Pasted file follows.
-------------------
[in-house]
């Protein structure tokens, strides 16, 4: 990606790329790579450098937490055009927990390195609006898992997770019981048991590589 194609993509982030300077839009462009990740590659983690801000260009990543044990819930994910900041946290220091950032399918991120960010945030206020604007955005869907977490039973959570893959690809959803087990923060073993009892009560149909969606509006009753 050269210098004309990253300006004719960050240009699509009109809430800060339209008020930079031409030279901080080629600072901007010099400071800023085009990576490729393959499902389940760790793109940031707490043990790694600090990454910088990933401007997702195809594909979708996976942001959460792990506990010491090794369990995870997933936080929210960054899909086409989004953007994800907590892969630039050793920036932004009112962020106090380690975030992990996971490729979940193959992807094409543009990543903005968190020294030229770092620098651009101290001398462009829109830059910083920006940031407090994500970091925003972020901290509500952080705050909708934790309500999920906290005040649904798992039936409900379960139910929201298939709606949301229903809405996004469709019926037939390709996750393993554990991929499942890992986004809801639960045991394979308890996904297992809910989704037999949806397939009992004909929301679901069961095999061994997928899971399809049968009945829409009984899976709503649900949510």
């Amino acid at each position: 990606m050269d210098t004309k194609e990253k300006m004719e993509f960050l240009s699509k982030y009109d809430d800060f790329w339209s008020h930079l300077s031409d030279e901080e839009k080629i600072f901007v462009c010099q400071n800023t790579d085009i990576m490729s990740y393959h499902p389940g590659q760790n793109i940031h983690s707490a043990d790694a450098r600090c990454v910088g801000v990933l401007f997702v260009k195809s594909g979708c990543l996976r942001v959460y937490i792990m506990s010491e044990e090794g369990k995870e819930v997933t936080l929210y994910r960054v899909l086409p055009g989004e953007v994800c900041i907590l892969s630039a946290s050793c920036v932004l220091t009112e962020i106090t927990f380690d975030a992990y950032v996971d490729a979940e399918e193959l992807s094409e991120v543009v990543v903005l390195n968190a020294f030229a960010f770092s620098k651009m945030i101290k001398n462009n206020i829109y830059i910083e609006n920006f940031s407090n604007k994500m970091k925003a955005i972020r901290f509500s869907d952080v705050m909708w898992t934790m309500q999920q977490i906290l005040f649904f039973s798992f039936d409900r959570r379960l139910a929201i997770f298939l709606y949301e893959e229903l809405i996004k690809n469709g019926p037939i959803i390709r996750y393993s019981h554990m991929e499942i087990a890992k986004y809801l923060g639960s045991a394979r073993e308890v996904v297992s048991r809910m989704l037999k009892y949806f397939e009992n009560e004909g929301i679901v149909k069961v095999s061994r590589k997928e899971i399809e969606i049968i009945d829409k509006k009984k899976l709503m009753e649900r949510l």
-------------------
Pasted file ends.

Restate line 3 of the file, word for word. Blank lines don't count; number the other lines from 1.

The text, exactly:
């Amino acid at each position: 990606m050269d210098t004309k194609e990253k300006m004719e993509f960050l240009s699509k982030y009109d809430d800060f790329w339209s008020h930079l300077s031409d030279e901080e839009k080629i600072f901007v462009c010099q400071n800023t790579d085009i990576m490729s990740y393959h499902p389940g590659q760790n793109i940031h983690s707490a043990d790694a450098r600090c990454v910088g801000v990933l401007f997702v260009k195809s594909g979708c990543l996976r942001v959460y937490i792990m506990s010491e044990e090794g369990k995870e819930v997933t936080l929210y994910r960054v899909l086409p055009g989004e953007v994800c900041i907590l892969s630039a946290s050793c920036v932004l220091t009112e962020i106090t927990f380690d975030a992990y950032v996971d490729a979940e399918e193959l992807s094409e991120v543009v990543v903005l390195n968190a020294f030229a960010f770092s620098k651009m945030i101290k001398n462009n206020i829109y830059i910083e609006n920006f940031s407090n604007k994500m970091k925003a955005i972020r901290f509500s869907d952080v705050m909708w898992t934790m309500q999920q977490i906290l005040f649904f039973s798992f039936d409900r959570r379960l139910a929201i997770f298939l709606y949301e893959e229903l809405i996004k690809n469709g019926p037939i959803i390709r996750y393993s019981h554990m991929e499942i087990a890992k986004y809801l923060g639960s045991a394979r073993e308890v996904v297992s048991r809910m989704l037999k009892y949806f397939e009992n009560e004909g929301i679901v149909k069961v095999s061994r590589k997928e899971i399809e969606i049968i009945d829409k509006k009984k899976l709503m009753e649900r949510l």